The Department for Communities and Local Government has appointed Enter to work on its 'Fire Kills' fire safety campaigns, after a three-way pitch.
The pitch included Rainey Kelly Campbell Roalfe/Y&R, which has held the account for the past four years.
The 10 creative agencies on the government’s roster were approached in July, ahead of a pitch through the Government Procurement Service.
Enter pitched as Team Enter, alongside EMO which is part of the Creston Group and based in Bristol.
The next creative campaign has a budget of £1 million and will run from late October. It will continue the approach of prompting people to check their smoke alarms at the same time as changing their clocks twice a year.
The campaign will aim to deepen the behavioural link that the DCLG is trying to create, to establish a biannual habit for households to check their smoke alarms work properly.
The DCLG’s research has found that the link between the clocks changing and checking smoke alarms has not yet fully been adopted.
George Eykyn, the director of communication at DCLG, said the campaign had been successful but that there was "scope to reduce fire injuries and fatalities even further".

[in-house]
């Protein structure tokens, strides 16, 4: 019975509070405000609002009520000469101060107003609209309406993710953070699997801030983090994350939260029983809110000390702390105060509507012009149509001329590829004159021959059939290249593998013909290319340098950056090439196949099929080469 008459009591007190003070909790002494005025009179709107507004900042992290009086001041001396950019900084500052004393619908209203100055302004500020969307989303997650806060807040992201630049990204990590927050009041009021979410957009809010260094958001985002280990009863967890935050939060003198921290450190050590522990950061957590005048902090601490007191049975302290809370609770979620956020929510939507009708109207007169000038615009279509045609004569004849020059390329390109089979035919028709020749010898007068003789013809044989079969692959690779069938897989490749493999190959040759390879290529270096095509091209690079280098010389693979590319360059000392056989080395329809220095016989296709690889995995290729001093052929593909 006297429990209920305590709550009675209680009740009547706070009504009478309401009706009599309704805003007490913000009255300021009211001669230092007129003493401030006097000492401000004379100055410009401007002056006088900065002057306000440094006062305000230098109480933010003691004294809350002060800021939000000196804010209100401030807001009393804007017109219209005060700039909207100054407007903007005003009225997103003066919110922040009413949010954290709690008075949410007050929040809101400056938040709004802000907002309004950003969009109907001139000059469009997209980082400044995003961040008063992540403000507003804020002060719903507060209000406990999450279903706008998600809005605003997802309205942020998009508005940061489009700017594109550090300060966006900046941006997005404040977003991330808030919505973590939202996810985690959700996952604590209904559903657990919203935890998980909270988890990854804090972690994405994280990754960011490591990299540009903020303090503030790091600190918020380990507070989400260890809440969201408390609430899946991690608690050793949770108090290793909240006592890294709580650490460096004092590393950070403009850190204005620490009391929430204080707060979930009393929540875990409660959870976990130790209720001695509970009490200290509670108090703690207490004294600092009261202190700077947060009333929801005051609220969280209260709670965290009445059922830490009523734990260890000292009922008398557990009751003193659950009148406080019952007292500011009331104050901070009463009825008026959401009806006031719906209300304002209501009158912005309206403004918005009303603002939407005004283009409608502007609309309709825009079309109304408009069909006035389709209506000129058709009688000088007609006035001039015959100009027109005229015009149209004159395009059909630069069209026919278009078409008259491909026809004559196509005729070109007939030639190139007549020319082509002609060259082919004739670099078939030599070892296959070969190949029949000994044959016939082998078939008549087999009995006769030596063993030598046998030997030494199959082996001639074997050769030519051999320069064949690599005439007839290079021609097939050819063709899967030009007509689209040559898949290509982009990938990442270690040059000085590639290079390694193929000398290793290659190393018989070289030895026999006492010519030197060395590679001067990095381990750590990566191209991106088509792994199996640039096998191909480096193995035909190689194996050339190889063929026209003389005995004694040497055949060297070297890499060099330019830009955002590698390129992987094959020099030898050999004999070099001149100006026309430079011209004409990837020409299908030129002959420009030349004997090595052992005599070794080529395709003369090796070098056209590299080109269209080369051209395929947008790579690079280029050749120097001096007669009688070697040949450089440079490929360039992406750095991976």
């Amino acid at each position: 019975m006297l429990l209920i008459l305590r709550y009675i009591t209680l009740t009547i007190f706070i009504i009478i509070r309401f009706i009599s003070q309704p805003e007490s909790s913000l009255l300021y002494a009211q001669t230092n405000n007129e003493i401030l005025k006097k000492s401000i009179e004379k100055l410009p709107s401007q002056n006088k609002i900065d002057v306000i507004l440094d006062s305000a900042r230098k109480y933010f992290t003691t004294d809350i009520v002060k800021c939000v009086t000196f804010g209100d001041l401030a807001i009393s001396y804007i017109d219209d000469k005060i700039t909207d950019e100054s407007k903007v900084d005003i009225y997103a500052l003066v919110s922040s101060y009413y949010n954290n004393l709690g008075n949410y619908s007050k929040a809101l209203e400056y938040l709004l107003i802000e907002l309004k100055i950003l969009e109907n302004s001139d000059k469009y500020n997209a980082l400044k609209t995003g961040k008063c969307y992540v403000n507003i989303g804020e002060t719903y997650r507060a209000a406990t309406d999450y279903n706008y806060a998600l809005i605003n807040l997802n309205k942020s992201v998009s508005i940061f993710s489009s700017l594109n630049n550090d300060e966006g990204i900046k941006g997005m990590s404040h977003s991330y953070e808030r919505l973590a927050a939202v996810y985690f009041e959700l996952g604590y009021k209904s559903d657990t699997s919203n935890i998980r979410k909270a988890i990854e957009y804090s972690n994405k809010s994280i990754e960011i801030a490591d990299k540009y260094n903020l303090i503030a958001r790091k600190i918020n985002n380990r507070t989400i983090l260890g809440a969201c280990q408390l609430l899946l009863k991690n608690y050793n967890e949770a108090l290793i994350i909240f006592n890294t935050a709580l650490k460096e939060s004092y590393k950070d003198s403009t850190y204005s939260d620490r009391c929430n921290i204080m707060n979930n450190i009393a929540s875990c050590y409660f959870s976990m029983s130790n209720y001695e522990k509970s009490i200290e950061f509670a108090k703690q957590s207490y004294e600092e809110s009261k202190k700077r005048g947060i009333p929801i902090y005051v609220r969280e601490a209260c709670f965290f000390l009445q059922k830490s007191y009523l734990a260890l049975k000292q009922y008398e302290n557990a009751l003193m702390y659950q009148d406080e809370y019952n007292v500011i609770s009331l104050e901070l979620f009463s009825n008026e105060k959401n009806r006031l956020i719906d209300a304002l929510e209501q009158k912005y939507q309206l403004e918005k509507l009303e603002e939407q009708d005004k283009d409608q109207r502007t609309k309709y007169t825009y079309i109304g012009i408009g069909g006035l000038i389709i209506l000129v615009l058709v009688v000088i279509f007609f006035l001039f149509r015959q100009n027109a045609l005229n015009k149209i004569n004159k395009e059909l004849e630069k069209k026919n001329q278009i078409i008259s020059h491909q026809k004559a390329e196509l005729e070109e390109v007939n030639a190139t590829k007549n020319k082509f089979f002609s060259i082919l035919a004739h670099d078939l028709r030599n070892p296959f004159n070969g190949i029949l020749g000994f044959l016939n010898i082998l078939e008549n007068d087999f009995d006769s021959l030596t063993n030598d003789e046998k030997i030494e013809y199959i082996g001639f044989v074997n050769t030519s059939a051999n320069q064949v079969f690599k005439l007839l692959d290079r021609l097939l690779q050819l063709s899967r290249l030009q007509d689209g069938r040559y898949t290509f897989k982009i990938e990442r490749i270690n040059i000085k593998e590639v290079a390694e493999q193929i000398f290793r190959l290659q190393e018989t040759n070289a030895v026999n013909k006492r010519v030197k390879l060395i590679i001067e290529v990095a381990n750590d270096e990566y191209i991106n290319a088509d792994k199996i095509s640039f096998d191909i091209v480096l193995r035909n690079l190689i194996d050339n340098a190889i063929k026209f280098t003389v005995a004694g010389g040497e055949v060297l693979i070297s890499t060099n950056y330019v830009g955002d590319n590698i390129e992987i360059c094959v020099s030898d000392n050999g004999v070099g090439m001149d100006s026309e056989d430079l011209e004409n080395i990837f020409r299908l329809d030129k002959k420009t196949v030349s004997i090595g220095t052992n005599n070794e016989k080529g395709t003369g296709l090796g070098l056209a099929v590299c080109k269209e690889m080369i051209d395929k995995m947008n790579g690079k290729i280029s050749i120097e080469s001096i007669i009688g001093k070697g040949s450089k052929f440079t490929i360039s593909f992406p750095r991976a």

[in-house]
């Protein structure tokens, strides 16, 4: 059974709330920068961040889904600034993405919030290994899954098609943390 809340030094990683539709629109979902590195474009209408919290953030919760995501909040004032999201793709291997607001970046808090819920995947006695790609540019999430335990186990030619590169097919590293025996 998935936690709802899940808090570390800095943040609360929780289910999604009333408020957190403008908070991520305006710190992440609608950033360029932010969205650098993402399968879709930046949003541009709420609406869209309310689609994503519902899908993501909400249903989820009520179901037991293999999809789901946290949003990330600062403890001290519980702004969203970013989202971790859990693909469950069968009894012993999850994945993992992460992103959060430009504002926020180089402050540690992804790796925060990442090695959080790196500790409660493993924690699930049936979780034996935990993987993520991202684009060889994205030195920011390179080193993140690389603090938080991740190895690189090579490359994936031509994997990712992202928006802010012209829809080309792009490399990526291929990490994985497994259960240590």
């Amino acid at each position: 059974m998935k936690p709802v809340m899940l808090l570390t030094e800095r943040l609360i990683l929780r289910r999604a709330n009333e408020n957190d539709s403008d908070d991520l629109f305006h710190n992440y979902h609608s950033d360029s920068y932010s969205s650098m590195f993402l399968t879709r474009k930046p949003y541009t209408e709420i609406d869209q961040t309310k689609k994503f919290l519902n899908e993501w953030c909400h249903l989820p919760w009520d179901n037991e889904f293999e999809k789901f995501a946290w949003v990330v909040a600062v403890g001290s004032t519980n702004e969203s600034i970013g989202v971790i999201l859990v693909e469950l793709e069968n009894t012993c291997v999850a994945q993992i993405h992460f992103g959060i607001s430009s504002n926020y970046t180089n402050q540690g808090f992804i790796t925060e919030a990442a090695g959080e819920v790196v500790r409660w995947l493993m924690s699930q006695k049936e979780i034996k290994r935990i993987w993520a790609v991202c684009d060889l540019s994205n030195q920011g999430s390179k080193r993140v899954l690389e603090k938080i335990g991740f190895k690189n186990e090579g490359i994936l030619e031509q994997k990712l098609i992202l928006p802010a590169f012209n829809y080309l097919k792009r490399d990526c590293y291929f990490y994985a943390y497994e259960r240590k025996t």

Eykyn said: "This simple action helps save lives – people are four times more likely to die in a fire in their home if there's no working smoke alarm. We're also urging people to test smoke alarms for older people and others who may need help."
The new campaign will appear in print, radio and digital media and will be supported by commercial and local partnerships.
Nick Hurrell, a managing partner at Enter, said: "Our new work will remind more and more people to check their smoke alarms, more and more often."
RKCR/Y&R created a film to coincide with the start of British Summer Time in March.
The spot featured a young boy in a fire-damaged house. He picks up a burnt clock and pleads with viewers to test their smoke alarms, before disappearing like a ghost.
Fire Kills is planned and delivered in partnership with fire and rescue authorities in England.
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